Sushi Crunch Fires Setting Restaurants Ablaze

What is a Sushi Crunch Fire?

Deep-fried tempura flakes are a key ingredient sprinkled on sushi rolls for crunch. Known as agedama or tenkasu, Japanese for “tempura dregs,” they have been linked to a series of restaurant fires in multiple states.

Kara Nelson, a fire investigator in Madison, Wisconsin, worked with the Bureau of Alcohol, Tobacco, Firearms and Explosives to pinpoint the cause of the blazes which were caused by spontaneous combustion.

What is Spontaneous Combustion?

Spontaneous combustion is the ignition of organic matter without apparent cause, typically through heat generated internally by rapid oxidation. It can happen in hay bales and mulch piles. And now in tempura flakes.      

The crunchy flakes are made by ladling drops of batter into a deep fryer. Canola and soybean oils are commonly used which both have a propensity to self-heat. In addition, keeping the mix densely piled in a pot or bowl does not allow the heat to dissipate. So, the heat builds and builds. Once it hits ignition temperature, a fire occurs.

Learn more about kitchen fire prevention by reading, ‘8 Steps to Reduce the Risk of Fire at Your Bar or Restaurant.

Sushi Crunch rolls have been linked to restaurant fires.

 

How to Reduce the Risk of a Sushi Crunch Fire

1. Right after the tempura flakes are made, don’t leave them unattended.

It can take anywhere from three to 10 hours for the heat process to start before it goes into ignition. Leaving the deep-fried flakes in a pot is a recipe for a fire. Be very careful about cool down. It’s recommended to spread the fried dough out on a baking sheet so the heat can dissipate.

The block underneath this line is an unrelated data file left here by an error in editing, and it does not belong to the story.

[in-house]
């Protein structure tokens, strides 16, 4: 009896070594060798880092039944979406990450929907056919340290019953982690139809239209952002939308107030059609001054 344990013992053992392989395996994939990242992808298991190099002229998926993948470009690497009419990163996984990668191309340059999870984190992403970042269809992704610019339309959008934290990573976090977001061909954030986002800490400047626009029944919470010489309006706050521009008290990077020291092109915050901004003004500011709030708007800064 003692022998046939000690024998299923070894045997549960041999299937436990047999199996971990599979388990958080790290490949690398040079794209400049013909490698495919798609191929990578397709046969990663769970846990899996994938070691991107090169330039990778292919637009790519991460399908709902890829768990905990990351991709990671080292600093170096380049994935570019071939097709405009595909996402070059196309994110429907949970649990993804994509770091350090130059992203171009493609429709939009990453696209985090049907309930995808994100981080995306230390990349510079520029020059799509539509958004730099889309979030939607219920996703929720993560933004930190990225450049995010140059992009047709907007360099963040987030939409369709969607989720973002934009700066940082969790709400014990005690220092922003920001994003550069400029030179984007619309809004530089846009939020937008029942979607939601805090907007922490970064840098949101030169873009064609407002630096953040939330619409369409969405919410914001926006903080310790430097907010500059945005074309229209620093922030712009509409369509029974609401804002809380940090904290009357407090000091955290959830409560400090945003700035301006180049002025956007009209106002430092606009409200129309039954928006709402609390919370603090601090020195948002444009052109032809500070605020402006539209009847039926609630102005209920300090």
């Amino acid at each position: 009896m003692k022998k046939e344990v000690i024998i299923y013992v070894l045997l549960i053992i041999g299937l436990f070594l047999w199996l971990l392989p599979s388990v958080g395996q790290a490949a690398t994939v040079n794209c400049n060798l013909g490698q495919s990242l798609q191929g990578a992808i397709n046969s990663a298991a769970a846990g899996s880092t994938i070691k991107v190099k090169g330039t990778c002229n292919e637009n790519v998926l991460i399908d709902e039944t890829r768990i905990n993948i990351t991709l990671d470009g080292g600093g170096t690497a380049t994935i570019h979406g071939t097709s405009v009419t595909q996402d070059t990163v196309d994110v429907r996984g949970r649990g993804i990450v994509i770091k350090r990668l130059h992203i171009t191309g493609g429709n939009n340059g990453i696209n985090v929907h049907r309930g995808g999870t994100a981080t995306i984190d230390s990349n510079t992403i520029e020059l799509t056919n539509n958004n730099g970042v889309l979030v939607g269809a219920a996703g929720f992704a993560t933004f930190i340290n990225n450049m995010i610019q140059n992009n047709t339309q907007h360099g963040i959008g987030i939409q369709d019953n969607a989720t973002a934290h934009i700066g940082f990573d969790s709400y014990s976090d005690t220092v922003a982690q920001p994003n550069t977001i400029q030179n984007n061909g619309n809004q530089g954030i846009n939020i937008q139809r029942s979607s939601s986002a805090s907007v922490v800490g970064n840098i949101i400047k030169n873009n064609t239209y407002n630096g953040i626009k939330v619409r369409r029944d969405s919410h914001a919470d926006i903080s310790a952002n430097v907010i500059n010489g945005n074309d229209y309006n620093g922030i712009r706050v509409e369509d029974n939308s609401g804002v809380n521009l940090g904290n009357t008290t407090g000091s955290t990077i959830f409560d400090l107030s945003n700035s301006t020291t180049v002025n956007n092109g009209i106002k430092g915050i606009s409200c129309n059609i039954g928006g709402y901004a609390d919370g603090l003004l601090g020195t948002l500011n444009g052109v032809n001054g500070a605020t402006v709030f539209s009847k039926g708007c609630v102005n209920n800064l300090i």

2. Do not make tempura flakes at night, but instead, prepare it in the morning.        

Preparing early in the day ensures you’re there to observe and take action to prevent a fire.

3. Complete regular maintenance of equipment following manufacturer cleaning guidelines.

Proper maintenance of cooking equipment also reduces the hazard of kitchen fires. Review Society’s recommended Cooking Equipment Maintenance Requirements to reduce the hazard of a fire in your restaurant kitchen.

Sushi Crunch Fires in Wisconsin

A fire in Madison, Wisconsin happened on April 5, 2019 at Sumo Japanese Steakhouse & Sushi Bar where security camera footage showed smoke billowing in the kitchen six hours after the crunch mix had been left in a metal colander to cool. Four hours later, flames engulfed the kitchen. The second fire broke out at Takara Japanese Restaurant on May 9, 2019.

No one was injured in the two fires, but damages from both together totaled at least $575,000.

Protecting Your Business from Costly Fires

With extensive experience in insuring restaurants and bars, Society can provide policyholders with a tailored insurance policy and exclusive safety resources to reduce the risk of financial loss or injury. Get in touch with a Society agent today to learn more about how to best protect your business from fires and other mishaps.

Browse our Fire Prevention blog series or Risk Control Library for more information on maintenance requirements, the risk of selling flaming alcohol and more.

Author

Frank Norton, Senior Risk Control Representative Frank earned a Bachelor of Arts in business administration from Wayne State University. He has worked in risk control for over 30 years and provides comprehensive and highly sophisticated risk control consultative services. Frank has earned the Associate in Loss Control Management (ALCM), Certified Safety Professional (CSP), Certified Fire Protection Specialist (CFPS), Walkway Auditor Certificate Holder (WACH) and Charter Property & Casualty Underwriter (CPCU) professional designations. He is a member of the American Society of Safety Professionals (ASSP) and the National Fire Protection Association (NFPA).

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